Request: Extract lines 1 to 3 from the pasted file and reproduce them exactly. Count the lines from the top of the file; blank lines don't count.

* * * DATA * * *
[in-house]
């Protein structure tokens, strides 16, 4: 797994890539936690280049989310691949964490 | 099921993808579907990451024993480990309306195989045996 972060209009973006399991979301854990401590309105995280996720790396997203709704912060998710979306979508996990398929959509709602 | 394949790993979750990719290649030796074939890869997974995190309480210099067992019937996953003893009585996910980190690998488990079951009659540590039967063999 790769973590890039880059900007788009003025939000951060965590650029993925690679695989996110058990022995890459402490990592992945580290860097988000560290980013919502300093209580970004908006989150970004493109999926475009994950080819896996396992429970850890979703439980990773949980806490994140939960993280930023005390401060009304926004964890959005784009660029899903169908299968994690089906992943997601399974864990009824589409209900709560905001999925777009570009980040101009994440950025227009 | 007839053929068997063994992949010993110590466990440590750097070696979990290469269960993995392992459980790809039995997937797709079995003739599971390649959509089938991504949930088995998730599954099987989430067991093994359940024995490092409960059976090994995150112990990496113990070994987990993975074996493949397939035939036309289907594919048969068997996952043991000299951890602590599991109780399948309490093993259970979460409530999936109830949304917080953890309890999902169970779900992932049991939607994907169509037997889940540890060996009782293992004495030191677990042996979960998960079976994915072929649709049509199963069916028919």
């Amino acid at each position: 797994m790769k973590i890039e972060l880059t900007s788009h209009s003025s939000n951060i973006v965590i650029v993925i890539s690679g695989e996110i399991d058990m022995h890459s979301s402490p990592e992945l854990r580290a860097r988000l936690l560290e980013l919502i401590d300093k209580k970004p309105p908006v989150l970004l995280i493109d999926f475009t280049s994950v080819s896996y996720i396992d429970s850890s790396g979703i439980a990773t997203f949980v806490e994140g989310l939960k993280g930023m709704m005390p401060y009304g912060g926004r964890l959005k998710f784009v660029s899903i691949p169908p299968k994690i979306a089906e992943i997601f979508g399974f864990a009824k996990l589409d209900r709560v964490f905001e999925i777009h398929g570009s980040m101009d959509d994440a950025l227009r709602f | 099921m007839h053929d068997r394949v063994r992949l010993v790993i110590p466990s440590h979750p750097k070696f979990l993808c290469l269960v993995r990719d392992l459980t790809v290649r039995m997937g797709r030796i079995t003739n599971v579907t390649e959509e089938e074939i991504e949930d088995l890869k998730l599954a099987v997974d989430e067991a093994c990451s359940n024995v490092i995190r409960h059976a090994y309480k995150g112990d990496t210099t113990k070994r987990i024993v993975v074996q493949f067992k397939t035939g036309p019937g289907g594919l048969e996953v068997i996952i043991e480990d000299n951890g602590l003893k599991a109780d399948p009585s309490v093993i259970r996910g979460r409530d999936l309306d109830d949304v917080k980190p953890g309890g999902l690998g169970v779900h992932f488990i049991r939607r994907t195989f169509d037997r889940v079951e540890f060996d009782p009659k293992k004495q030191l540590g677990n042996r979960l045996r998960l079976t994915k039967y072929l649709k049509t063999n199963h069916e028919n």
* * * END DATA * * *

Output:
[in-house]
């Protein structure tokens, strides 16, 4: 797994890539936690280049989310691949964490 | 099921993808579907990451024993480990309306195989045996 972060209009973006399991979301854990401590309105995280996720790396997203709704912060998710979306979508996990398929959509709602 | 394949790993979750990719290649030796074939890869997974995190309480210099067992019937996953003893009585996910980190690998488990079951009659540590039967063999 790769973590890039880059900007788009003025939000951060965590650029993925690679695989996110058990022995890459402490990592992945580290860097988000560290980013919502300093209580970004908006989150970004493109999926475009994950080819896996396992429970850890979703439980990773949980806490994140939960993280930023005390401060009304926004964890959005784009660029899903169908299968994690089906992943997601399974864990009824589409209900709560905001999925777009570009980040101009994440950025227009 | 007839053929068997063994992949010993110590466990440590750097070696979990290469269960993995392992459980790809039995997937797709079995003739599971390649959509089938991504949930088995998730599954099987989430067991093994359940024995490092409960059976090994995150112990990496113990070994987990993975074996493949397939035939036309289907594919048969068997996952043991000299951890602590599991109780399948309490093993259970979460409530999936109830949304917080953890309890999902169970779900992932049991939607994907169509037997889940540890060996009782293992004495030191677990042996979960998960079976994915072929649709049509199963069916028919």
């Amino acid at each position: 797994m790769k973590i890039e972060l880059t900007s788009h209009s003025s939000n951060i973006v965590i650029v993925i890539s690679g695989e996110i399991d058990m022995h890459s979301s402490p990592e992945l854990r580290a860097r988000l936690l560290e980013l919502i401590d300093k209580k970004p309105p908006v989150l970004l995280i493109d999926f475009t280049s994950v080819s896996y996720i396992d429970s850890s790396g979703i439980a990773t997203f949980v806490e994140g989310l939960k993280g930023m709704m005390p401060y009304g912060g926004r964890l959005k998710f784009v660029s899903i691949p169908p299968k994690i979306a089906e992943i997601f979508g399974f864990a009824k996990l589409d209900r709560v964490f905001e999925i777009h398929g570009s980040m101009d959509d994440a950025l227009r709602f | 099921m007839h053929d068997r394949v063994r992949l010993v790993i110590p466990s440590h979750p750097k070696f979990l993808c290469l269960v993995r990719d392992l459980t790809v290649r039995m997937g797709r030796i079995t003739n599971v579907t390649e959509e089938e074939i991504e949930d088995l890869k998730l599954a099987v997974d989430e067991a093994c990451s359940n024995v490092i995190r409960h059976a090994y309480k995150g112990d990496t210099t113990k070994r987990i024993v993975v074996q493949f067992k397939t035939g036309p019937g289907g594919l048969e996953v068997i996952i043991e480990d000299n951890g602590l003893k599991a109780d399948p009585s309490v093993i259970r996910g979460r409530d999936l309306d109830d949304v917080k980190p953890g309890g999902l690998g169970v779900h992932f488990i049991r939607r994907t195989f169509d037997r889940v079951e540890f060996d009782p009659k293992k004495q030191l540590g677990n042996r979960l045996r998960l079976t994915k039967y072929l649709k049509t063999n199963h069916e028919n």